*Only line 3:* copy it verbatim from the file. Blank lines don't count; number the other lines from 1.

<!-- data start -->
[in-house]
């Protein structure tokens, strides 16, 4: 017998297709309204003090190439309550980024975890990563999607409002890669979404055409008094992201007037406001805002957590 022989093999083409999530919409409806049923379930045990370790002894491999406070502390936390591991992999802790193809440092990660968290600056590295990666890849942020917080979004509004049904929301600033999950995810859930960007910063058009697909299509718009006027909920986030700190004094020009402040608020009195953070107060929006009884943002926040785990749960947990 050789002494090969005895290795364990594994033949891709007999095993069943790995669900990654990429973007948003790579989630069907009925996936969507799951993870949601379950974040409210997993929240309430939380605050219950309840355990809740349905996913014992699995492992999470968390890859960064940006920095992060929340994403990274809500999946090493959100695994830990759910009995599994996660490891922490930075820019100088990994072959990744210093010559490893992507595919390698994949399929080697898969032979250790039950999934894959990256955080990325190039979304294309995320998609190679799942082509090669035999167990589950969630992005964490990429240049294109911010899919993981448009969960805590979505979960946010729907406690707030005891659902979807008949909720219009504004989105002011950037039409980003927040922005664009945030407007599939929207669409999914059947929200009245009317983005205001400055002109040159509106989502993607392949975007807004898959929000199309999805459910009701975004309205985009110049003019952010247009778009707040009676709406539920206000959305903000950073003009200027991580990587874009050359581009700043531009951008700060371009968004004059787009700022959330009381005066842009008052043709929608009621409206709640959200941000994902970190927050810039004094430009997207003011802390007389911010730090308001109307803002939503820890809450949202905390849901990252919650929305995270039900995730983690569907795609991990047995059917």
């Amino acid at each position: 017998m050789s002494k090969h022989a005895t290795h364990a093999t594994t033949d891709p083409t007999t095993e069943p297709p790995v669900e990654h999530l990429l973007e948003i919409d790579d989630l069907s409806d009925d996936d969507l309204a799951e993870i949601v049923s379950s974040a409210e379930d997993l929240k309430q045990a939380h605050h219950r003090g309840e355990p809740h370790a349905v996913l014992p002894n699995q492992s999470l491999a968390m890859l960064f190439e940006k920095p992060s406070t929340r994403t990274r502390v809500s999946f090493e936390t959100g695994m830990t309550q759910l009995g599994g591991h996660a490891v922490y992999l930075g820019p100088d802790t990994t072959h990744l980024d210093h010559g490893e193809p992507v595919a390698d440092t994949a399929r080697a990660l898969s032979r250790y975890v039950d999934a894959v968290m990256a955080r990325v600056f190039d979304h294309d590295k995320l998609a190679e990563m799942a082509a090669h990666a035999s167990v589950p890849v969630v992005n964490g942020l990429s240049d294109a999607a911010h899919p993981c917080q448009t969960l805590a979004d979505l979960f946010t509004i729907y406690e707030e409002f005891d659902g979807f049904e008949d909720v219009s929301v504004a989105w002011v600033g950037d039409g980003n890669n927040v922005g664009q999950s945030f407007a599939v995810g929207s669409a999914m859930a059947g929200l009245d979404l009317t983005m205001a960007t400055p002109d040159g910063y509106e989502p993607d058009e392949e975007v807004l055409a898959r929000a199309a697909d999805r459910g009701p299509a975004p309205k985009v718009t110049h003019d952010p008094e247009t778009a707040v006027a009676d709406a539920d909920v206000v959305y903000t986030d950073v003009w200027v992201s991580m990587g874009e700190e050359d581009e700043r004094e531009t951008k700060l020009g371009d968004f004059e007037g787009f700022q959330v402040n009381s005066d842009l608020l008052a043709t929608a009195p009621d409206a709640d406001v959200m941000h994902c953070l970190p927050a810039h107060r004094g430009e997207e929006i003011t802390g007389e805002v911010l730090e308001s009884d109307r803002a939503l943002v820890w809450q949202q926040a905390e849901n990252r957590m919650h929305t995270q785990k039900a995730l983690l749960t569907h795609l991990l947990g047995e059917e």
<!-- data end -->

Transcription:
């Amino acid at each position: 017998m050789s002494k090969h022989a005895t290795h364990a093999t594994t033949d891709p083409t007999t095993e069943p297709p790995v669900e990654h999530l990429l973007e948003i919409d790579d989630l069907s409806d009925d996936d969507l309204a799951e993870i949601v049923s379950s974040a409210e379930d997993l929240k309430q045990a939380h605050h219950r003090g309840e355990p809740h370790a349905v996913l014992p002894n699995q492992s999470l491999a968390m890859l960064f190439e940006k920095p992060s406070t929340r994403t990274r502390v809500s999946f090493e936390t959100g695994m830990t309550q759910l009995g599994g591991h996660a490891v922490y992999l930075g820019p100088d802790t990994t072959h990744l980024d210093h010559g490893e193809p992507v595919a390698d440092t994949a399929r080697a990660l898969s032979r250790y975890v039950d999934a894959v968290m990256a955080r990325v600056f190039d979304h294309d590295k995320l998609a190679e990563m799942a082509a090669h990666a035999s167990v589950p890849v969630v992005n964490g942020l990429s240049d294109a999607a911010h899919p993981c917080q448009t969960l805590a979004d979505l979960f946010t509004i729907y406690e707030e409002f005891d659902g979807f049904e008949d909720v219009s929301v504004a989105w002011v600033g950037d039409g980003n890669n927040v922005g664009q999950s945030f407007a599939v995810g929207s669409a999914m859930a059947g929200l009245d979404l009317t983005m205001a960007t400055p002109d040159g910063y509106e989502p993607d058009e392949e975007v807004l055409a898959r929000a199309a697909d999805r459910g009701p299509a975004p309205k985009v718009t110049h003019d952010p008094e247009t778009a707040v006027a009676d709406a539920d909920v206000v959305y903000t986030d950073v003009w200027v992201s991580m990587g874009e700190e050359d581009e700043r004094e531009t951008k700060l020009g371009d968004f004059e007037g787009f700022q959330v402040n009381s005066d842009l608020l008052a043709t929608a009195p009621d409206a709640d406001v959200m941000h994902c953070l970190p927050a810039h107060r004094g430009e997207e929006i003011t802390g007389e805002v911010l730090e308001s009884d109307r803002a939503l943002v820890w809450q949202q926040a905390e849901n990252r957590m919650h929305t995270q785990k039900a995730l983690l749960t569907h795609l991990l947990g047995e059917e």